The Press Association succeeded in getting reporting restrictions lifted after a defendant accused of child sex offences died the day before his trial was due to start.
Staff at Isleworth Crown Court had initially insisted that restrictions imposed in the trial of primary school teacher Robert Stringer would remain in force.
The 56-year-old had been due to appear at the court on 1 March but died the previous evening when his car hit a bridge on the A41 in Hertfordshire.
Reporting restrictions banning the publication of details of the charges against him remained in place and court staff said these could not be given in reports of his death.
The orders, under Sections 4(2) and 11 of the Contempt of Court Act 1981, specified that the media could only report Stringer’s name and address and the place and date of the next court appearance, Media Lawyer reports.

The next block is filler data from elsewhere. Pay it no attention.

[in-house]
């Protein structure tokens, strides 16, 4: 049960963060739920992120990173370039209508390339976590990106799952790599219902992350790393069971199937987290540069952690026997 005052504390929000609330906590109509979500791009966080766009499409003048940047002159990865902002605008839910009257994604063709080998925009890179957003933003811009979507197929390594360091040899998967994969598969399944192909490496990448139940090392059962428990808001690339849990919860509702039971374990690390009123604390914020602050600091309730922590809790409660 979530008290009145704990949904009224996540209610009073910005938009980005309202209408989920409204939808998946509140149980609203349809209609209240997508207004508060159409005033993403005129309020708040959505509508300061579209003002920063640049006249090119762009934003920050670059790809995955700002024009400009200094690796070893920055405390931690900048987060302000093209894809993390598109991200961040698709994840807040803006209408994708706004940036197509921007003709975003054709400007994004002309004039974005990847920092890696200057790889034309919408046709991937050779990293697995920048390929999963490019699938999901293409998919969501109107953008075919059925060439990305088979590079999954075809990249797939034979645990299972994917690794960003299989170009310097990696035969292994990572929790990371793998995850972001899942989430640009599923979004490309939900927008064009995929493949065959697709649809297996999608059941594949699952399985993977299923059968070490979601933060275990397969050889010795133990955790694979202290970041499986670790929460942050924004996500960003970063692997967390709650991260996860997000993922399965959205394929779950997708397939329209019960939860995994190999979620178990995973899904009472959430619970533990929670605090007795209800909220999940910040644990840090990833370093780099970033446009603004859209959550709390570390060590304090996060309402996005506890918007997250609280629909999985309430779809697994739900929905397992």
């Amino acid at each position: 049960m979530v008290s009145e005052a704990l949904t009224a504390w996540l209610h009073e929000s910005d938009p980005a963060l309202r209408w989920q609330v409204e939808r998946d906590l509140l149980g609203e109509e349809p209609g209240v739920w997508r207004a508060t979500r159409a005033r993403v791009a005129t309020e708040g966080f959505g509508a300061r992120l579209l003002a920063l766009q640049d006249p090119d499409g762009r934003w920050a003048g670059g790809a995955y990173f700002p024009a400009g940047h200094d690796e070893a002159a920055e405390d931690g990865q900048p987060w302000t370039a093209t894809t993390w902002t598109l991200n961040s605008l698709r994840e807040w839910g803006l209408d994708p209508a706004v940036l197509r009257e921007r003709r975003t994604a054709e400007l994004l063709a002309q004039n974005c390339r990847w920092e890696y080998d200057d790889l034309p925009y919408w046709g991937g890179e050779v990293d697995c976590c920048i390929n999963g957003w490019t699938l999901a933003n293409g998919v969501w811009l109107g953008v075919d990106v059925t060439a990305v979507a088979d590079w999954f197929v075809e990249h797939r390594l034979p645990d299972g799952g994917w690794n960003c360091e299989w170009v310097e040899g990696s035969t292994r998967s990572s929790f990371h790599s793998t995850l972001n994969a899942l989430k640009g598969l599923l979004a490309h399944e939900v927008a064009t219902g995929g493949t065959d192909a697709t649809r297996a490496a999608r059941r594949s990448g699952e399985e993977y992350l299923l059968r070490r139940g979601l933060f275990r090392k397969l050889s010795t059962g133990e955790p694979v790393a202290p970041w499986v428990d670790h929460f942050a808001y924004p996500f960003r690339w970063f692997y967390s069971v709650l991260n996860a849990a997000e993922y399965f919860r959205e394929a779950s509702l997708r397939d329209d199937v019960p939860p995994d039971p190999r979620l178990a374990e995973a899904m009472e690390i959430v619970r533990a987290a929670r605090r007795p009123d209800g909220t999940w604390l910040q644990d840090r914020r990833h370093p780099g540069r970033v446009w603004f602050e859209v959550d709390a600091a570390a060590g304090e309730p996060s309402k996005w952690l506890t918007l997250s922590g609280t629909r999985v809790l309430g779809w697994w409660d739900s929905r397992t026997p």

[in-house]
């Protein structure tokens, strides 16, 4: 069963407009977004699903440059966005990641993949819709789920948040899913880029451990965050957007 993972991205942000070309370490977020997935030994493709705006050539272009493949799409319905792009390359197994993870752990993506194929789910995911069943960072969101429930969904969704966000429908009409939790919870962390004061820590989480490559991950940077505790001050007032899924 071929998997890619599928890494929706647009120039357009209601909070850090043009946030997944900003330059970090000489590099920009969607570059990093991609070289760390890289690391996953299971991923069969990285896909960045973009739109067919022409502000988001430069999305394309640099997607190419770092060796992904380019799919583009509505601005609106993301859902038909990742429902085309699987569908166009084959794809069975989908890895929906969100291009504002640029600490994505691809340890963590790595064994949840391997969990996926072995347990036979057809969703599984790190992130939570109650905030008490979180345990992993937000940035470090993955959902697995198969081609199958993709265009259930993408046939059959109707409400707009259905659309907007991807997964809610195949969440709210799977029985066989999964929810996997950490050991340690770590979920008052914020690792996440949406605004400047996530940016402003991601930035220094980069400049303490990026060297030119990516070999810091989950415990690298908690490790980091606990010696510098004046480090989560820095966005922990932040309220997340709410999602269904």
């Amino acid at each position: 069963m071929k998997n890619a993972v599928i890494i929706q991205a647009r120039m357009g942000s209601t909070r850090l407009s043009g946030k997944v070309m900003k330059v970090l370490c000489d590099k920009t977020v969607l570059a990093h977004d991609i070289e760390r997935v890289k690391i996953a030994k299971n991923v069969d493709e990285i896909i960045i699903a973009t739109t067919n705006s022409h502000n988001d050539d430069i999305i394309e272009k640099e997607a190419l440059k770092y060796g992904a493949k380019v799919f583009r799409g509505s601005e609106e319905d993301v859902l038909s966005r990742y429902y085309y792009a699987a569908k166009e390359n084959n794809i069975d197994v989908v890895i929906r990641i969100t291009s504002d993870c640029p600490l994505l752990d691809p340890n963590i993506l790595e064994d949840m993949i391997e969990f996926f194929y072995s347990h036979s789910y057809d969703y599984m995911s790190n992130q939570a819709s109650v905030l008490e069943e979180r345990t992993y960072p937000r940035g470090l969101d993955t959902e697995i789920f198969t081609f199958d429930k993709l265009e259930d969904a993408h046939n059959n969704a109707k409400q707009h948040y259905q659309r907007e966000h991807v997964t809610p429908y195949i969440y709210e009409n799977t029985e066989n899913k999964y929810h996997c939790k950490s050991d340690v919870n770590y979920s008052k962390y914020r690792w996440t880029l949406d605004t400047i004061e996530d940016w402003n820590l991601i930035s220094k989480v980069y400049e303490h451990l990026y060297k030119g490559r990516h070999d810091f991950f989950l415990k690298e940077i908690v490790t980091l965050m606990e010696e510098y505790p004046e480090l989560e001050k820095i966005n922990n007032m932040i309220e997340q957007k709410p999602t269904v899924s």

But PA legal editor Mike Dodd wrote to the court saying that the order should be lifted immediately and questioned whether the court staff were correct in their assertions.
He argued that Stringer’s death meant there was now no justification for the reporting restrictions to remain in force as there was no risk of any prejudice as no trial could take place.
In addition, the restrictions placed an unreasonable restriction on the media’s right to report a road accident in which a man facing serious charges of sexual offences against children has died.
Judge Martin Edmunds QC, before whom the case was listed, agreed to lift the restrictions.
Stringer, from Bridgnorth in Shropshire, had faced two counts of raping a child under 13, one of raping child under 14, two charges of indecent assault, seven of sexually assaulting a child under 13, three charges of inciting a child to engage in sexual activity, five of assaulting a child under 13 by penetration, two of attempted rape and one of engaging in sexual activity in the presence of a child.
The offences, involving four girls, were allegedly committed between 1999 and 2009.